Philly Firefighters Allege CBA Violation in Lawsuit: Ama Sarfo of Law360 ($$) reports that Philadelphia firefighters, Local 22 filed a lawsuit against the city last Friday alleging breach of the collective bargaining agreement governing the parties’ relationship. The Union complains that the city failed to provide adequate notice of the upcoming fire battalion chief exams and four candidates missed the chance to seek a promotion as a result.
“Local 22 and its bargaining unit members are offended by the city’s outright repudiation of its agreement and related practice, which demonstrates and reinforces the city’s unqualified contempt and disrespect for the union as an employee organization, and the rights and interests of its affected members,” the complaint says.
The lawsuit is seeking an injunction that would prevent the city of Philadelphia from proceeding with the exam in dispute. The city was asked for comment, but a spokesman said it was the city’s policy not to comment on pending litigation.
Sen. Johanns Calls on Board Members to Resign: The Norfolk Daily News reports that Senator Mike Johanns, a Nebraska Republican, has called on Sharon Block and Richard Griffin, the two National Labor Relations Board members appointed under President Obama’s now-invalidated recess appointments, to resign. Sen. Johanns has also written a letter to the Government Accountability Office in an attempt to unwind all new regulations that the Board has promulgated since the appointments were rendered.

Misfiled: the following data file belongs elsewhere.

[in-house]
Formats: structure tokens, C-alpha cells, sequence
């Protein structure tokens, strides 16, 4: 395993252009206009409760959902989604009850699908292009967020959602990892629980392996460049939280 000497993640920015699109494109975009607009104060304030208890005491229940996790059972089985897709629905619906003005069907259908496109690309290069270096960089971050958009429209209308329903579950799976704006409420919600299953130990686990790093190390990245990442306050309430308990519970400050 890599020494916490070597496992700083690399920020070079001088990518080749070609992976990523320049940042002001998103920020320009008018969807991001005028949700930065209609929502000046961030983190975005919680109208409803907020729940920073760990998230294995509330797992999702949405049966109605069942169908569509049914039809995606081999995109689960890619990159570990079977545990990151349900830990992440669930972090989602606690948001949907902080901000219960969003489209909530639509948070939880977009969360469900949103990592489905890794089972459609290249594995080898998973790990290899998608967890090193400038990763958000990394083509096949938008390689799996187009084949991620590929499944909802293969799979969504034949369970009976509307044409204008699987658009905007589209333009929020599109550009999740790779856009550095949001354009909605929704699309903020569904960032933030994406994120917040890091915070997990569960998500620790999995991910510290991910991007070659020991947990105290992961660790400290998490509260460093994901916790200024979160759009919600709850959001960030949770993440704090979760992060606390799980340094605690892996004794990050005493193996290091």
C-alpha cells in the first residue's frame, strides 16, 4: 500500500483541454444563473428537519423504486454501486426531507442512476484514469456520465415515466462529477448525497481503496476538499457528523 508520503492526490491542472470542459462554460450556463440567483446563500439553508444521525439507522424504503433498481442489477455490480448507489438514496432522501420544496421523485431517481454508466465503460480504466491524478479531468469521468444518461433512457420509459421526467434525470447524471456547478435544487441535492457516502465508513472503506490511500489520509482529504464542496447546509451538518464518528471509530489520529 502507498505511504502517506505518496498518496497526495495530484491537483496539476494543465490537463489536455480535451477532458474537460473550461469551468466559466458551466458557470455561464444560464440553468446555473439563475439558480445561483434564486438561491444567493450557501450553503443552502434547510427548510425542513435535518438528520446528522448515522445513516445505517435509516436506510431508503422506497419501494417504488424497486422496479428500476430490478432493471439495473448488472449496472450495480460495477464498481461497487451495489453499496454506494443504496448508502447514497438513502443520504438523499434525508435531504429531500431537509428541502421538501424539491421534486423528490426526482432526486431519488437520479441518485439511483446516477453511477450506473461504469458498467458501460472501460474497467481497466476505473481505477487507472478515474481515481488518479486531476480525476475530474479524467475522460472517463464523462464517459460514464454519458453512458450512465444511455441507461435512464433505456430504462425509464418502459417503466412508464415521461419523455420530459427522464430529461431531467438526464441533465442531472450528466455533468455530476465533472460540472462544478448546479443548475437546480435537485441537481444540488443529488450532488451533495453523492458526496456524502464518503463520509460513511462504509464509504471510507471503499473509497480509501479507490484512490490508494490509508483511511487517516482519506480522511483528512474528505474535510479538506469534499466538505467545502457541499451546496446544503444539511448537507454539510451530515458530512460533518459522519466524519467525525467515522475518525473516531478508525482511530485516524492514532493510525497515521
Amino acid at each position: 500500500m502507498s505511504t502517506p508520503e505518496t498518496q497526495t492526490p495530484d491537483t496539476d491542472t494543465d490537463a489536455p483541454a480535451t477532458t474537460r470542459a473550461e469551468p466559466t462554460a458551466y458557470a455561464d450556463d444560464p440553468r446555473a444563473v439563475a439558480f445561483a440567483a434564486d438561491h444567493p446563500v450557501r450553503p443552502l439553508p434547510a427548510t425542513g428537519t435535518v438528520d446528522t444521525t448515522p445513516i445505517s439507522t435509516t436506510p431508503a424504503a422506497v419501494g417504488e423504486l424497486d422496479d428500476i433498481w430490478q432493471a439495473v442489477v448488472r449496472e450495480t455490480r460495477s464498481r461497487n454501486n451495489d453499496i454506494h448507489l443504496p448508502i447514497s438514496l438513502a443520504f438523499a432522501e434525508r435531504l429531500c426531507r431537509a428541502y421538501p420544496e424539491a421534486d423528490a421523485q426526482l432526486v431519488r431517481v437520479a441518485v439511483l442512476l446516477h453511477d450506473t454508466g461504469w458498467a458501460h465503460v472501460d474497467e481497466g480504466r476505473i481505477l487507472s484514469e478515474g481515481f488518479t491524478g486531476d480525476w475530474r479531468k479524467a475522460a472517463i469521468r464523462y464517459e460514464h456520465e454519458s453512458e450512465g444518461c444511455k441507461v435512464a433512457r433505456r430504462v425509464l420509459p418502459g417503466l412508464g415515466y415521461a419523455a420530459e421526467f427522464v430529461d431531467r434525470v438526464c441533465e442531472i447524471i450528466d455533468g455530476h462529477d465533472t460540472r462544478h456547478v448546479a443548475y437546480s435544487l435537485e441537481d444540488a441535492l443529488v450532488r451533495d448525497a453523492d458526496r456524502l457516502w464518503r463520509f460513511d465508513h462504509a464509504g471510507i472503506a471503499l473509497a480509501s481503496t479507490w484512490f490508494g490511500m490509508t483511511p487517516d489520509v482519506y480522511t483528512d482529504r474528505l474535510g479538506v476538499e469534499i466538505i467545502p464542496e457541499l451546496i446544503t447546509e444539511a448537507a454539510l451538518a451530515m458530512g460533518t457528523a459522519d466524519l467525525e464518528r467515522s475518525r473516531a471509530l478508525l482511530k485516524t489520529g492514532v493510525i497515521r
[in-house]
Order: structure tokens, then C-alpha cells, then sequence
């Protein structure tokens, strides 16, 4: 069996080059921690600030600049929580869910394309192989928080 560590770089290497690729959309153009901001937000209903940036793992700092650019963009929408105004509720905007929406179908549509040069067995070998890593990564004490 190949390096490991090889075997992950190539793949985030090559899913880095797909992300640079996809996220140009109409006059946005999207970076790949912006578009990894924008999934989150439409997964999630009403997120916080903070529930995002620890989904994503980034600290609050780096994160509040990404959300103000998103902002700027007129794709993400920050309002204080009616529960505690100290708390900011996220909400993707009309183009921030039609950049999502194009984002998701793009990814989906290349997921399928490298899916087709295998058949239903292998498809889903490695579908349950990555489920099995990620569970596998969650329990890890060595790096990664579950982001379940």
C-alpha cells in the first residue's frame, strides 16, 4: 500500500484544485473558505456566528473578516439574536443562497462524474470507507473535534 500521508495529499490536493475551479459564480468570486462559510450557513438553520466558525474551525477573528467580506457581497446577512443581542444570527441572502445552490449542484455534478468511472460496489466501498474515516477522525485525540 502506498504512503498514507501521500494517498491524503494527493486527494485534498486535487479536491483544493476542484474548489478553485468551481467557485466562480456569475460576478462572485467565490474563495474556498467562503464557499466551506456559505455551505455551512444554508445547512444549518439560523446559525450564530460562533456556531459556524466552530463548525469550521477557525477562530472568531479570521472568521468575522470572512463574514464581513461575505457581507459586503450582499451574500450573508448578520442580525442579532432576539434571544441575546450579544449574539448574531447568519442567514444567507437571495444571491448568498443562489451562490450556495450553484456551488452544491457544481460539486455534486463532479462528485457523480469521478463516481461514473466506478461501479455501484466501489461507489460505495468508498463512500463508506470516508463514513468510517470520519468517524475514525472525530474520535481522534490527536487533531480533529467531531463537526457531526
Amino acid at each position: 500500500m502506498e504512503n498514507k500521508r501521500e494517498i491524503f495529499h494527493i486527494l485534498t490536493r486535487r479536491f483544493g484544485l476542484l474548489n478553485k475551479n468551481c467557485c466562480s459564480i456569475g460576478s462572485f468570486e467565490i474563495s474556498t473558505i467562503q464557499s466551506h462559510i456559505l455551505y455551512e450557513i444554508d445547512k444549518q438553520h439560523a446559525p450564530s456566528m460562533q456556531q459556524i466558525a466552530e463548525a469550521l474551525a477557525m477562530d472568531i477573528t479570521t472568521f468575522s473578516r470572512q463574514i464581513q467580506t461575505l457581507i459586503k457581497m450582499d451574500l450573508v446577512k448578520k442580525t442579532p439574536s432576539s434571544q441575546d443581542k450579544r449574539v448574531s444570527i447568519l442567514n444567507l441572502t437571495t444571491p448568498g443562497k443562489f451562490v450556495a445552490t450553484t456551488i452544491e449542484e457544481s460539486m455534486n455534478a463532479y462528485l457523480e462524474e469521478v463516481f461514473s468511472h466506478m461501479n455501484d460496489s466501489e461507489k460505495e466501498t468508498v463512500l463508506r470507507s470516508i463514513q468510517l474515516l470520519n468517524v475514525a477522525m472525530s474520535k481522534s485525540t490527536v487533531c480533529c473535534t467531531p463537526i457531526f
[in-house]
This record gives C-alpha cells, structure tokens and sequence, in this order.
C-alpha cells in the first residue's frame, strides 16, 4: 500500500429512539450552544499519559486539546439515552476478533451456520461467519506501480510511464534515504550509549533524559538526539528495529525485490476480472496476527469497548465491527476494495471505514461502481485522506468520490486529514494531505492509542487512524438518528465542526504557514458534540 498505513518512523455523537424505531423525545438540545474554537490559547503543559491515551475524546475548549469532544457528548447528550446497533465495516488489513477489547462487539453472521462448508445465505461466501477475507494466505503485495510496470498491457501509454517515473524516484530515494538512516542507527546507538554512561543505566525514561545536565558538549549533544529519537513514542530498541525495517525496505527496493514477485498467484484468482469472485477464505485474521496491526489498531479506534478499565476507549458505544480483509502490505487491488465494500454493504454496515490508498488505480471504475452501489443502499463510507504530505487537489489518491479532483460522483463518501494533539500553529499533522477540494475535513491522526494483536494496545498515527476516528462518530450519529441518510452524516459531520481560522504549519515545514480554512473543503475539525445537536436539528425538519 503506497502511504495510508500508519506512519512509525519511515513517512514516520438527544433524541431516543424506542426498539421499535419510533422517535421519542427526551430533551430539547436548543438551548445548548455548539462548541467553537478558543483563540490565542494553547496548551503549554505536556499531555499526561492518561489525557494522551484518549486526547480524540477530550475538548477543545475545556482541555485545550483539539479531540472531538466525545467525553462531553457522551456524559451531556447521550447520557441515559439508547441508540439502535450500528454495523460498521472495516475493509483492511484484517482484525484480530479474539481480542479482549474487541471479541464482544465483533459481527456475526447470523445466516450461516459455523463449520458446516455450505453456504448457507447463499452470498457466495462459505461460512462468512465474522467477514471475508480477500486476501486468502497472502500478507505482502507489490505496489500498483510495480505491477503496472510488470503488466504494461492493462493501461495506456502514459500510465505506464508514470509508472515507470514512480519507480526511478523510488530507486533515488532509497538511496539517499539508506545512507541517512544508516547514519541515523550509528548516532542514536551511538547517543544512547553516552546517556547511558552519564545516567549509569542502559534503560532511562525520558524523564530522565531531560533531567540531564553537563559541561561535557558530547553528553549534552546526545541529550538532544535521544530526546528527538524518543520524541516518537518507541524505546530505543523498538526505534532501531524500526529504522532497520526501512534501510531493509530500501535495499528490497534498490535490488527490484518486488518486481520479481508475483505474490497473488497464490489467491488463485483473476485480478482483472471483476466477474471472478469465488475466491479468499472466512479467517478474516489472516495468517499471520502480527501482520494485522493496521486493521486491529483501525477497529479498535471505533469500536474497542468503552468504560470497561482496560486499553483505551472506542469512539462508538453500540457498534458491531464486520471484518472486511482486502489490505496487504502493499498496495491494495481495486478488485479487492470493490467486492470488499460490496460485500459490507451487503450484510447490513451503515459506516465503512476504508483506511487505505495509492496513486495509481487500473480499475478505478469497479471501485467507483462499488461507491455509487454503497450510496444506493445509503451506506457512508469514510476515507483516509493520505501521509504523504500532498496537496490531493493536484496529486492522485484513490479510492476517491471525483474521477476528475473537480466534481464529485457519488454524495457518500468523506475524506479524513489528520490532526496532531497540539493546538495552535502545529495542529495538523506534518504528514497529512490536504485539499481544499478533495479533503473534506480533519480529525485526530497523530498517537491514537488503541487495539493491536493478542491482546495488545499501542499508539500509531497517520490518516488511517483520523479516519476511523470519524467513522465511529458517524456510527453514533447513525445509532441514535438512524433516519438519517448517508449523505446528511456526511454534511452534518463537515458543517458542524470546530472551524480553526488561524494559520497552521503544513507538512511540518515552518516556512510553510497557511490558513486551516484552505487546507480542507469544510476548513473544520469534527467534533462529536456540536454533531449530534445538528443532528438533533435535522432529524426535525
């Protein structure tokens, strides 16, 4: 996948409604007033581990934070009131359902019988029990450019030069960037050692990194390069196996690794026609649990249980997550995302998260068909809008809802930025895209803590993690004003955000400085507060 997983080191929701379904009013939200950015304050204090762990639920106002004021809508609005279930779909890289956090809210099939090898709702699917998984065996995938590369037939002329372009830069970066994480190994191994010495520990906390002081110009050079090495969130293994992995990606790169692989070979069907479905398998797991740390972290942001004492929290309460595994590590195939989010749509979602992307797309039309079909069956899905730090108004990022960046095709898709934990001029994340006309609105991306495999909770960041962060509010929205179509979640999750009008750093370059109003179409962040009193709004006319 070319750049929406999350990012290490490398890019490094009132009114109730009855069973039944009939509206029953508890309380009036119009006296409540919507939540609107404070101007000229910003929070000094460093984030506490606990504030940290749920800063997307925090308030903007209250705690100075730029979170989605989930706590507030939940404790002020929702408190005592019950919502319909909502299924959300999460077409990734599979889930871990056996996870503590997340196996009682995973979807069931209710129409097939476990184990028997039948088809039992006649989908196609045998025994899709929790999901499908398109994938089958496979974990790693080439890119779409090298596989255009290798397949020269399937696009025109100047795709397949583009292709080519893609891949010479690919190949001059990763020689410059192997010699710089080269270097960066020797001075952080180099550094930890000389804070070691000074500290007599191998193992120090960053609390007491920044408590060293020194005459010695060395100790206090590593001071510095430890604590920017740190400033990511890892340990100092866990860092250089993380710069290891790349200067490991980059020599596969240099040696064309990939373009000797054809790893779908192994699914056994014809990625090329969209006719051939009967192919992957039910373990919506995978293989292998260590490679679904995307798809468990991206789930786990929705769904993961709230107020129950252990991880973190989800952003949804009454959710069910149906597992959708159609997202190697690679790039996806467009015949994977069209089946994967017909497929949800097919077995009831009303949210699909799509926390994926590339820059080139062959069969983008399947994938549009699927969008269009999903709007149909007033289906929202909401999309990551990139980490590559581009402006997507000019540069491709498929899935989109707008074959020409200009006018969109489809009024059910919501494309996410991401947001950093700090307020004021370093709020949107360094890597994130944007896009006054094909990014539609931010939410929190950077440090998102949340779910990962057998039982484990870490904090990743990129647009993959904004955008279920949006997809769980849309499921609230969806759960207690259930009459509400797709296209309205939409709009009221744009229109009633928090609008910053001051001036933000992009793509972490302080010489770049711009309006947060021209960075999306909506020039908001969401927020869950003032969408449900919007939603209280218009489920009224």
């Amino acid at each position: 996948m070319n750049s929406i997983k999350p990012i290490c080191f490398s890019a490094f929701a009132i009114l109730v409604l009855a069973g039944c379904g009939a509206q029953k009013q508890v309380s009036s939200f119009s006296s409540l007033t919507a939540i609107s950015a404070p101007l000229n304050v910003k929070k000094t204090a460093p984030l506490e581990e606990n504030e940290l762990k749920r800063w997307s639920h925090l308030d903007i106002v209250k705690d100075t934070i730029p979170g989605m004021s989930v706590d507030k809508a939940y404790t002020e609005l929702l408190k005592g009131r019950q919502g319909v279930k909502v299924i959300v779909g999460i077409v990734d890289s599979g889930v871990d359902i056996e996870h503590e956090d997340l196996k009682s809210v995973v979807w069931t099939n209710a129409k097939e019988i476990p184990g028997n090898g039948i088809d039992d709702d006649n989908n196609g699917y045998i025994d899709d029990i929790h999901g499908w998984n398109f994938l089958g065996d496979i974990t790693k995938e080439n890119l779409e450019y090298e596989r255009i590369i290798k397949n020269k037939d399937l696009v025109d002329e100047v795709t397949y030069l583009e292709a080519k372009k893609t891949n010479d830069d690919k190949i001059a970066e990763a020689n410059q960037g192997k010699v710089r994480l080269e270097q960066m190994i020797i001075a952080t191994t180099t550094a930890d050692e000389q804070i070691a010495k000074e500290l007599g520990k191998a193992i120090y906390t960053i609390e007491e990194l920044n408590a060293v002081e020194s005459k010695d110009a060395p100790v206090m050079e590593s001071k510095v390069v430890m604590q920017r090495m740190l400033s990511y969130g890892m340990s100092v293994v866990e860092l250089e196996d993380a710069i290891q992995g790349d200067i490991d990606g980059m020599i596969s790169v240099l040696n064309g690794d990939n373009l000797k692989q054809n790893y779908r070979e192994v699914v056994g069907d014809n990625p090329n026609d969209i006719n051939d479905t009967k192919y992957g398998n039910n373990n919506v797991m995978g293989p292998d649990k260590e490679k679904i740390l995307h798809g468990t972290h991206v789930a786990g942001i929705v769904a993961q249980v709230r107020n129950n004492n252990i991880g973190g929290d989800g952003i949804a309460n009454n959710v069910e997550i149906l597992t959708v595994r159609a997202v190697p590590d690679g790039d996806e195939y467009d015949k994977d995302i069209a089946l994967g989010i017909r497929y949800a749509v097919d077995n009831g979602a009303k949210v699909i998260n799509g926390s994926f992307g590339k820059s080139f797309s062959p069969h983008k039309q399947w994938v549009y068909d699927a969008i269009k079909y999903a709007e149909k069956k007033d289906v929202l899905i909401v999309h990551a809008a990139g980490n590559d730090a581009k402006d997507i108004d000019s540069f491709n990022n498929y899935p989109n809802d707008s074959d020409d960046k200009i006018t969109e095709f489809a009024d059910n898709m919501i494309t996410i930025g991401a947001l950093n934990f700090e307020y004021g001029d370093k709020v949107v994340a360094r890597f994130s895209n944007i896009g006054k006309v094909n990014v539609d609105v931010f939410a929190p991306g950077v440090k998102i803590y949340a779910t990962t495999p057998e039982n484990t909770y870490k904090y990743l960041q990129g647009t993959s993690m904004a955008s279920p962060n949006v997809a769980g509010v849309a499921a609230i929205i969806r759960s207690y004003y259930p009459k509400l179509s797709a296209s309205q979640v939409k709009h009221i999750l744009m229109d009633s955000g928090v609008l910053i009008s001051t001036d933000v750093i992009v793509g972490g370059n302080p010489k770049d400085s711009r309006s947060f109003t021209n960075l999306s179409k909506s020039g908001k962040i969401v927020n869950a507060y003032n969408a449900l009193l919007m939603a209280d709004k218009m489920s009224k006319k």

"This isn’t about politics or the qualifications of the individuals involved,” Johanns said. “It’s about upholding the checks and balances enshrined in our Constitution. The only way to lift this cloud is for these appointees to immediately resign the posts they have unconstitutionally held for more than a year.”
The fallout from last Friday’s ruling, discussed in blog posts below, will continue in the following weeks and months as the mess is sorted out. We will keep you posted as the situation unfolds.
Bus Drivers and Company Officials Plan to Meet: NY1 News reports that representatives of the striking New York City school bus drivers and company officials are set to meet today at Gracie Mansion in an attempt to settle the drivers’ strike. The strike is beginning its’ third week and has affected over 150,000 students who rely on public transportation to get to school. The talks are not expected to be productive, however, because the Union has insisted that the strike will continue until the city provides the drivers with greater job protections. The city, in turn, has responded by stating that such job protections would be illegal.
The National Labor Relations Board held a hearing last week to determine the validity of the drivers’ strike. A ruling is expected in the coming days. We will certainly keep you posted as the case develops.